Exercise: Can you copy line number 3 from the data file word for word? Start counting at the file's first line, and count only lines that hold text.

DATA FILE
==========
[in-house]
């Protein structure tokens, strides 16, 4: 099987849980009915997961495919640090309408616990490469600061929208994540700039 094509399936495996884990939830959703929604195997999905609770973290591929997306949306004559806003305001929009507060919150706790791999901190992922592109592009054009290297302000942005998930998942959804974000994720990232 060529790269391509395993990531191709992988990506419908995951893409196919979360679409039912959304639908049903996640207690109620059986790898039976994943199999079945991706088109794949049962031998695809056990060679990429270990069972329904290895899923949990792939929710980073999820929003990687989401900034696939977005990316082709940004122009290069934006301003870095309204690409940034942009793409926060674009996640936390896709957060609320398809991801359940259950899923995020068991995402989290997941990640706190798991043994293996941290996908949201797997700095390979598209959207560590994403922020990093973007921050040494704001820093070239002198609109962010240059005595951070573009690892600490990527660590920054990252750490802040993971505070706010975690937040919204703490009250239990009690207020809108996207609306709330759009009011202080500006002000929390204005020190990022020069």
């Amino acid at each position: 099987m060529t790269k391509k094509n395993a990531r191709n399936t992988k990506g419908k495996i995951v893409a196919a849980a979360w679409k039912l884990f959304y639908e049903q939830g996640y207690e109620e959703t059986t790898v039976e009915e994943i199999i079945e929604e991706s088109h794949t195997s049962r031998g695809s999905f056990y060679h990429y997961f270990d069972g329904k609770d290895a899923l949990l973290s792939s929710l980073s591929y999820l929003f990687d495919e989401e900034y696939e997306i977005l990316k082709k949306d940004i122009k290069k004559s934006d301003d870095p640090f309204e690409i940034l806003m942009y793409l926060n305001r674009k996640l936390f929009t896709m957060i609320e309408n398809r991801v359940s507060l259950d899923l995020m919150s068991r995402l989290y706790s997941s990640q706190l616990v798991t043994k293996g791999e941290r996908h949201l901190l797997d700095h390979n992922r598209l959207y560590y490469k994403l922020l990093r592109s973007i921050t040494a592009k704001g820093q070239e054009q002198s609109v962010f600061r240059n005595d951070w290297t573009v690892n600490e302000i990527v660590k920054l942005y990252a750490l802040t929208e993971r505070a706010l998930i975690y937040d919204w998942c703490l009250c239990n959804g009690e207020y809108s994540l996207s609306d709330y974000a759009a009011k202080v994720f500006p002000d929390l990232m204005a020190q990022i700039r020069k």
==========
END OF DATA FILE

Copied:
């Amino acid at each position: 099987m060529t790269k391509k094509n395993a990531r191709n399936t992988k990506g419908k495996i995951v893409a196919a849980a979360w679409k039912l884990f959304y639908e049903q939830g996640y207690e109620e959703t059986t790898v039976e009915e994943i199999i079945e929604e991706s088109h794949t195997s049962r031998g695809s999905f056990y060679h990429y997961f270990d069972g329904k609770d290895a899923l949990l973290s792939s929710l980073s591929y999820l929003f990687d495919e989401e900034y696939e997306i977005l990316k082709k949306d940004i122009k290069k004559s934006d301003d870095p640090f309204e690409i940034l806003m942009y793409l926060n305001r674009k996640l936390f929009t896709m957060i609320e309408n398809r991801v359940s507060l259950d899923l995020m919150s068991r995402l989290y706790s997941s990640q706190l616990v798991t043994k293996g791999e941290r996908h949201l901190l797997d700095h390979n992922r598209l959207y560590y490469k994403l922020l990093r592109s973007i921050t040494a592009k704001g820093q070239e054009q002198s609109v962010f600061r240059n005595d951070w290297t573009v690892n600490e302000i990527v660590k920054l942005y990252a750490l802040t929208e993971r505070a706010l998930i975690y937040d919204w998942c703490l009250c239990n959804g009690e207020y809108s994540l996207s609306d709330y974000a759009a009011k202080v994720f500006p002000d929390l990232m204005a020190q990022i700039r020069k």